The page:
My old winter

There was no snow at the door where I grew up. My memories of winters are very different from the ones my daughter is collecting now. Hers and mine are separated by 32 years, and continental drift.

Her winter looks like a stick-armed snowman. A row of buck naked trees. A line of little lost hats. And night-like mornings.

Her winter sounds like a group of blue-lipped carol singers, Silent-Nighting. And wood in the fire, crackling and spitting.

Her winter smells different too. Like wet clothes on a hot radiator. Like a cake in the oven. The heated upholstery of a car.Β  Chestnuts roasting on street corners.

The winters of my childhood bear no resemblance with hers. They look different. Smell and sound different. When we were growing up, winters in Calcutta were sharper than they are today. And as it approached, thick quilted blankets would be dug out from the depths of deep drawers, and sunned on the verandah. Skin would be oiled before a bath, and sunned on the verandah too. Just like the quilts. Often next to the quilts.

My old winter looks like a taxi-driver in a monkey-cap. It looks like Park Street on Christmas Day. Like a foggy breath; the one that you waited for all year, and pretended was a cigarette.

When I was young, winter was an Anglophile. It demanded picnics in Victoria Memorial. Dickensian musicals on every school stage. And chicken stew with toast. Ma had a red, velvet hot water bag – made in London, and filled up before bedtime. And my brother and I would be dressed in smart sweaters, with diamond patterns, gifted by relatives who lived in the West.

The winter of my memories sounds busy, loud. Like a house full of guests, the clink of whisky glasses, Baba’s anecdotes and a room spilling with raucous laughter.

It smells like Ma’s maroon shawl, and the Diorissimo she would spray on her wrists before going out for a dinner party at Calcutta Club. It smells like a roadside bonfire, lit with newspaper and kerosene. Like fresh flowers from Gariahat Market. And a seasonal table.

In those days, people had a more patient palate. They waited for winter to cook a cauliflower. And to chop fresh, green coriander leaves. And I waited for some of my favourites from Ma’s winter kitchen. Like bhaja mung dal – roasted yellow lentils. Cooked with shrimps, coconut and green peas.

Roasted mung dal, with shrimp, coconut and green peas

The vegetarian version of this recipe is lovely too. Just skip the shrimp.


1 cup mung dal (yellow lentils)
1/2 cup shrimps. peeled and cleaned
1/2 cup green peas
1 tomato, chopped
2 tbs dessicated coconut, or 3 tbs freshly grated
1 inch ginger, finely chopped
1 bayleaf
1 stick cinnamon
1 cardamom
1 clove
1 dry red chilli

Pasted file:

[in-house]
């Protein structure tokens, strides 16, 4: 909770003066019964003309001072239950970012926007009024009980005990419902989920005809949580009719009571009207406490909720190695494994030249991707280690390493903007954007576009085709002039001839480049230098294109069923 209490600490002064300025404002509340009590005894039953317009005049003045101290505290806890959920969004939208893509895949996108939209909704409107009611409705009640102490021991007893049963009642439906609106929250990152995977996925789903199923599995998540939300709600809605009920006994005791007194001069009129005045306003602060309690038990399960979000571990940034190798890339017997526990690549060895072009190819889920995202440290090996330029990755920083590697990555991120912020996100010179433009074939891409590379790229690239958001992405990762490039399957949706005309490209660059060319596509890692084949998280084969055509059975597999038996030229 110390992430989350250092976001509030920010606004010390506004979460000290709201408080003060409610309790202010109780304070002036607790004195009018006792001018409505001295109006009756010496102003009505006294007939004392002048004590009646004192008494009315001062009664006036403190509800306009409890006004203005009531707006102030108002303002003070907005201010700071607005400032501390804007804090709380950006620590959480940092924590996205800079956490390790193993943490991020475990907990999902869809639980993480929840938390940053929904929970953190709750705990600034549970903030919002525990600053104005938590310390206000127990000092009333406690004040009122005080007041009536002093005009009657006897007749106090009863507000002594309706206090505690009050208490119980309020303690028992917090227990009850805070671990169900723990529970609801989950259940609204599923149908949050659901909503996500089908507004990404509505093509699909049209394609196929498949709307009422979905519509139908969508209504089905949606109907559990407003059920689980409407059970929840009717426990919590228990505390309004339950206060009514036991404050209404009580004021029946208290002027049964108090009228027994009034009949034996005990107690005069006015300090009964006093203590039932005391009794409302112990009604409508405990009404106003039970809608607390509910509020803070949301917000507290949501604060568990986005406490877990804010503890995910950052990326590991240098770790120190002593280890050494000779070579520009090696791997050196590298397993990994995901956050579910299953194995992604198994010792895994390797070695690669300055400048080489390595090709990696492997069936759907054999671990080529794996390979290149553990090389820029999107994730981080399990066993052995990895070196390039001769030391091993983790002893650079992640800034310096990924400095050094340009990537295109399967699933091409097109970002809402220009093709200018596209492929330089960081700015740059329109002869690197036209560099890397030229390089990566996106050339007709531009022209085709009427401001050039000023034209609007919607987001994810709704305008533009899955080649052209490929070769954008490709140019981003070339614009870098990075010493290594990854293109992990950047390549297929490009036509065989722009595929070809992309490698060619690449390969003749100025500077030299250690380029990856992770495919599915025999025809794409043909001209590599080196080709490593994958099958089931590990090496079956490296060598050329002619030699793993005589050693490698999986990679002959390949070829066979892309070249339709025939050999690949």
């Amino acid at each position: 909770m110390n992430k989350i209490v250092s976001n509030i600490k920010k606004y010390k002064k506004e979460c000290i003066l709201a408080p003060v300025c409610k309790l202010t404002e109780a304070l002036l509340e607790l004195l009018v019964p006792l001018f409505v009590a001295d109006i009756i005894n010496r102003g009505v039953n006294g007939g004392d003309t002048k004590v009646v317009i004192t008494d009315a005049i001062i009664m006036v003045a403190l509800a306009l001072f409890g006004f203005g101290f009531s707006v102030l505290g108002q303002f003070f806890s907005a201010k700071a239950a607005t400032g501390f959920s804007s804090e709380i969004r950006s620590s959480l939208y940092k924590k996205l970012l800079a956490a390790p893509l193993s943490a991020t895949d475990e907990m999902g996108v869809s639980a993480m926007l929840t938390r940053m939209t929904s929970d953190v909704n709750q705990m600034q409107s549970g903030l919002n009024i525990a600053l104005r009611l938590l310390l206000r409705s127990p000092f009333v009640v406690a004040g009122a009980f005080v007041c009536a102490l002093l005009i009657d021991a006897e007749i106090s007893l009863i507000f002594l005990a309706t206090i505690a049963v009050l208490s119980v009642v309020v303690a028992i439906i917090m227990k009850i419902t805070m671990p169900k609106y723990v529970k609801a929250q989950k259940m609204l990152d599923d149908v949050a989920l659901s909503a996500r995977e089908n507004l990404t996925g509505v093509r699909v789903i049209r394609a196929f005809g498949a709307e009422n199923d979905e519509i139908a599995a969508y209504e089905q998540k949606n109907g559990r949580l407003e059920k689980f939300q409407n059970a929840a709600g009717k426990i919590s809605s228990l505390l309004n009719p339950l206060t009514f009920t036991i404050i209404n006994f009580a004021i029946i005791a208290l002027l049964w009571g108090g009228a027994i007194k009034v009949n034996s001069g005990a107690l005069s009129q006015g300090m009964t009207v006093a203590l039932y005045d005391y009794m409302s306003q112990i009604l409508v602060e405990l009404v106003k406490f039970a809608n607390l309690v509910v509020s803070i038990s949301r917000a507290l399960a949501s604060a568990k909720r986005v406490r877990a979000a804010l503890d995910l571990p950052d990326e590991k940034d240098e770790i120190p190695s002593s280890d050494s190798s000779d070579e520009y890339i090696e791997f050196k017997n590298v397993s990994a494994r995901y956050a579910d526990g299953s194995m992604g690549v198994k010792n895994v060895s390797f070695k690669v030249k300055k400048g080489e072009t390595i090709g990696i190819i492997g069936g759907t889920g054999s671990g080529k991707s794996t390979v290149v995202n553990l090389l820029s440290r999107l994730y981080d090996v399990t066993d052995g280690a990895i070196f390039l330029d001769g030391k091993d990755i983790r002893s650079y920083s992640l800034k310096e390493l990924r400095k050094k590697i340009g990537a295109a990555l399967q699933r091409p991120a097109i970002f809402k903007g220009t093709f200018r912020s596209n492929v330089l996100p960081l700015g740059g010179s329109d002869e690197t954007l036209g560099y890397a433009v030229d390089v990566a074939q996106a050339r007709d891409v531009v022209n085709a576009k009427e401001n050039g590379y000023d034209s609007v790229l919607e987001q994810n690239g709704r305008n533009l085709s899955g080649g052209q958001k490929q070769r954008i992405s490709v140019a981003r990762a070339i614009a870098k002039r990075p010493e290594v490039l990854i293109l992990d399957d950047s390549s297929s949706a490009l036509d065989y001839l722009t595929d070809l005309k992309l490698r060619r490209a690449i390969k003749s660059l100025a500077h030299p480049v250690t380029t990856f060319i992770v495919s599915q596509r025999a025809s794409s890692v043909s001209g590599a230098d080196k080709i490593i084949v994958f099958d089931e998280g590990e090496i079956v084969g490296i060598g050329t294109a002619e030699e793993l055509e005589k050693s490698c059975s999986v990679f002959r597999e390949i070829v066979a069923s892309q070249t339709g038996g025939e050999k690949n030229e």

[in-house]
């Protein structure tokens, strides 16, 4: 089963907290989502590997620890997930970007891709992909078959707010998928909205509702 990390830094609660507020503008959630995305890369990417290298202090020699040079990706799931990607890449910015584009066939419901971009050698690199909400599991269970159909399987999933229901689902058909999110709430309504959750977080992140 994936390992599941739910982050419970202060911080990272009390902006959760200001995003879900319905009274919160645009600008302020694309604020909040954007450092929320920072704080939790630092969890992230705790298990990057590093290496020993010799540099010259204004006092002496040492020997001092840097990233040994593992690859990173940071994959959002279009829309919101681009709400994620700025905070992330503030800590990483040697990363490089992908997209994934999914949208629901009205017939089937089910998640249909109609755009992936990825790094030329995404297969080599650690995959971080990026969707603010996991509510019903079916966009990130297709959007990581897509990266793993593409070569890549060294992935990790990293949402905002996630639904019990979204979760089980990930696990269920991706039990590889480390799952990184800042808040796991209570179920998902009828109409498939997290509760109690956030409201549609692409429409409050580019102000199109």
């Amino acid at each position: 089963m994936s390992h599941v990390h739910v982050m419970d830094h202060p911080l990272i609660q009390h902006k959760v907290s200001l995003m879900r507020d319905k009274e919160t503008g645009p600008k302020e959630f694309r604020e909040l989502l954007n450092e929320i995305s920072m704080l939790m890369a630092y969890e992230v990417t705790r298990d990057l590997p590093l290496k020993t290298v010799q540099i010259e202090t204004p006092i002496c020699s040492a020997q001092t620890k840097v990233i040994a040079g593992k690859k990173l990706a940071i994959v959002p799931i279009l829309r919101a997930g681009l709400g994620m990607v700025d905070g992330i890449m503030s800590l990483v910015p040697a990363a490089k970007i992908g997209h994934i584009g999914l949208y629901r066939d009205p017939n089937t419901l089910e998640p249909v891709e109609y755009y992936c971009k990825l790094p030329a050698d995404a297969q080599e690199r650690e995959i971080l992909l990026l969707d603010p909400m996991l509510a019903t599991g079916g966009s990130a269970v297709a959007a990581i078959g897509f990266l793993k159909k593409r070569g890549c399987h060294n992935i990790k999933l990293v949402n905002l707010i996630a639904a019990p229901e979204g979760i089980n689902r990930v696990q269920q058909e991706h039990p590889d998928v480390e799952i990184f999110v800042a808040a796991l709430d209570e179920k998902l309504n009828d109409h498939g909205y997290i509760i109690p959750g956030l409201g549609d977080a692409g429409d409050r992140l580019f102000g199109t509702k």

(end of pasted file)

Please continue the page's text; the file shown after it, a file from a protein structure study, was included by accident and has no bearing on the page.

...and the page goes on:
1 tsp cumin (whole)
3-4 cups water
1/2 tsp turmeric
1 tbs oil

In a pan, dry roast the lentils till it’s a beautiful golden yellow. Pour water, add the ginger, bayleaf, cinnamon, cardamom, clove, tomato, pinch of turmeric and salt. Boil, then simmer till the lentils are cooked.
Now add the coconut, peas and shrimp. Simmer for a few more minutes till the peas and shrimp are cooked. Remove from heat.
In a separate pan, heat the oil. Add the cumin and dry red chilli. As soon as the cumin starts to brown, tip the oil, chilli and cumin into the cooked lentil. Give it a stir.
Transfer to your serving dish, and garnish with chopped coriander.
Serve hot, with steamed rice.

18 thoughts on “My old winter

  1. What a beautifully written post – so poetic and conjured up such gorgeous images. Love the pics too – esp the hats on the gate posts πŸ™‚

    That soup sounds delicious… if my little boy wasn't allergic to lentils I'd make it in a heartbeat!

    Nic x

  2. You always are able to bring forward what is deep inside me and many be many more. I was earnestly waiting to see if you write about the peas and I found it:) Shelling the fresh peas is what I loved to do with ma.
    I could read this again and again. Last summer we were in Kolkata and as we were walking around the familiar places these are the things I was telling my girls.. then and now and pointing to all places that are my own and loved forever. Felt a certain sense of accomplishment when they walked down park street and ate in Flurys and touched the walls of St. Xaviers. They were my accomplishment; not sure if they could really connect.

  3. Thanks Nic! I wish I had some photographs of a foggy Calcutta winter to share with you. But I'm sure the images you conjured up are as lovely! πŸ™‚

  4. You said it perfectly Soma – 'places that are my own and loved forever'.
    We should be in Kolkata this Pujo, and I can't wait to show my daughter the city I know so well. Tea in Flurys will, of course, be on the list.

  5. hello Pia,

    I just now discovered your blog via Orangette.

    It's lovely here! Your photography made my stomach start to grumble – I will definitely try your shrimp and lentils recipe.

    thanks for this beautiful space & I look forward to reading,


  6. Emma, this winter has been unlike any other British winter we've experienced. Lots of blue skies and clear, sunny days. It's Feb, and I'm not sick of it yet. That's something! πŸ™‚

  7. Your writing is soothing. I haven't been around lately and it's lovely to arrive here first. Oh, and that orange sky … timed perfectly. I have only red lentils in the cupboard — will that do for this recipe? Comfort food to add to my repertoire! Thank you.

  8. thanks grace πŸ™‚ i did rush to get the camera when i woke up to that sky πŸ™‚ it was gorgeous.
    i'm afraid red lentils aren't good for roasting. and it's the roasted smell of mung (yellow lentils) that makes this recipe what it is. i can promise you though that the recipe's worth a visit to the asian store to stock up on the yellow πŸ™‚

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